New study warns to reach net-zero emissions by 2050, abandon ‘developed reserves’ of fossil fuels

There should not only be no new development of oil and gas fields or coal mines, but also abandon 40 percent of "developed reserves" of fossil fuels.

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A new study confirmed that in order to reach net-zero greenhouse gas emissions by 2050, there should not only be no new development of oil and gas fields or coal mines, but also abandoment of 40 percent of “developed reserves” of fossil fuels.

The study, which was published in Environmental Research Letters on Tuesday, said in order to meet the 1.5°C goal, the world needs to go beyond the International Energy Agency’s 2021 warning of no new fossil fuel or coal development.

“Going beyond recent warnings by the International Energy Agency, our results suggest that staying below 1.5°C may require governments and companies not only to cease licensing and development of new fields and mines, but also to prematurely decommission a significant portion of those already developed,” the study authors wrote.

The study was conducted by researchers at Oil Change International and the International Institute for Sustainable Development and used a “commercial dataset of more than 25,000 oil and gas fields and created their own for coal mines” to assess the emissions that would be “locked in” by existing fossil fuel mines or field, according to a press release.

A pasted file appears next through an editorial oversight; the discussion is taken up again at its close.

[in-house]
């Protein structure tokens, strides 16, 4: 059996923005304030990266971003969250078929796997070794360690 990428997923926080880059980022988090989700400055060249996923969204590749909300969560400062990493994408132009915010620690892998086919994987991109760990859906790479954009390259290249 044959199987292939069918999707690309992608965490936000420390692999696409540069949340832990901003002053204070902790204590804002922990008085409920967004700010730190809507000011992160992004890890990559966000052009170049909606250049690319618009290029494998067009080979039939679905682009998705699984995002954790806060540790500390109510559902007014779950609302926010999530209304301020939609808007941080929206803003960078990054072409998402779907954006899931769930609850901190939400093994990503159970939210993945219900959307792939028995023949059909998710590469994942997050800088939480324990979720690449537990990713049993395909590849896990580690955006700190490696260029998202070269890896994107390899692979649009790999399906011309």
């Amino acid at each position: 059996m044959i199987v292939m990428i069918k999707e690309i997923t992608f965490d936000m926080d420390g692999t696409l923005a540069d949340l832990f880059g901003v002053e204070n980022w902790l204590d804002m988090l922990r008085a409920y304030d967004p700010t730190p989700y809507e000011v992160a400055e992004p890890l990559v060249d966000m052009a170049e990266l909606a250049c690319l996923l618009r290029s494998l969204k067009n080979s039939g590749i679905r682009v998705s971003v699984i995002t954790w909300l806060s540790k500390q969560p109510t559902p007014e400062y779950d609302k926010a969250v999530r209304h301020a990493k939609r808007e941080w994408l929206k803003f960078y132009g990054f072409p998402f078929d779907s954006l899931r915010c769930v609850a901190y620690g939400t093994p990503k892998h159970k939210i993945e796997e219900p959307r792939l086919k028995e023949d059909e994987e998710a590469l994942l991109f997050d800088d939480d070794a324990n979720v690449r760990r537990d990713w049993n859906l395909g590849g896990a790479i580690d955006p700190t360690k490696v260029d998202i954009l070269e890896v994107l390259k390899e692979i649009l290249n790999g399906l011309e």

The study “calculated that if all of the fossil fuels in these facilities were developed, it would lead to 936 gigatonnes of carbon dioxide emissions,” EcoWatch reported, which would be the equivalent of 25-years worth of current annual emissions, and therefore, exceeds the carbon budget for 1.5 degrees of warming.

“Our findings show that halting new extraction projects is a necessary step, but still not enough to stay within our rapidly dwindling carbon budget,” Greg Muttitt, co-lead author from the International Institute for Sustainable Development, said. “Some existing fossil fuel licenses and production will need to be revoked and phased out early. Governments need to start tackling head-on how to do this in a fair and equitable way, which will require overcoming opposition from fossil fuel interests.”

According to the research, 90 percent of the developed fossil fuel reserves are in 20 countries with the top ten locations including China, Russia, Saudi Arabia, the U.S., Iran, India, Indonesia, Australia, Canada and Iraq. In order to avoid the worst impacts of the climate crisis, Oil Change International’s study urges governments to limit warming to 1.5 degrees by closing existing fossil fuel fields and mines.

“Our study reinforces that building new fossil fuel infrastructure is not a viable response to Russia’s war on Ukraine,” Kelly Trout, co-lead author from Oil Change International, said. “The world has already tapped too much oil, gas, and coal. Developing more would either cause more dangerous levels of warming, if fully extracted, or create a larger scale of stranded assets.”

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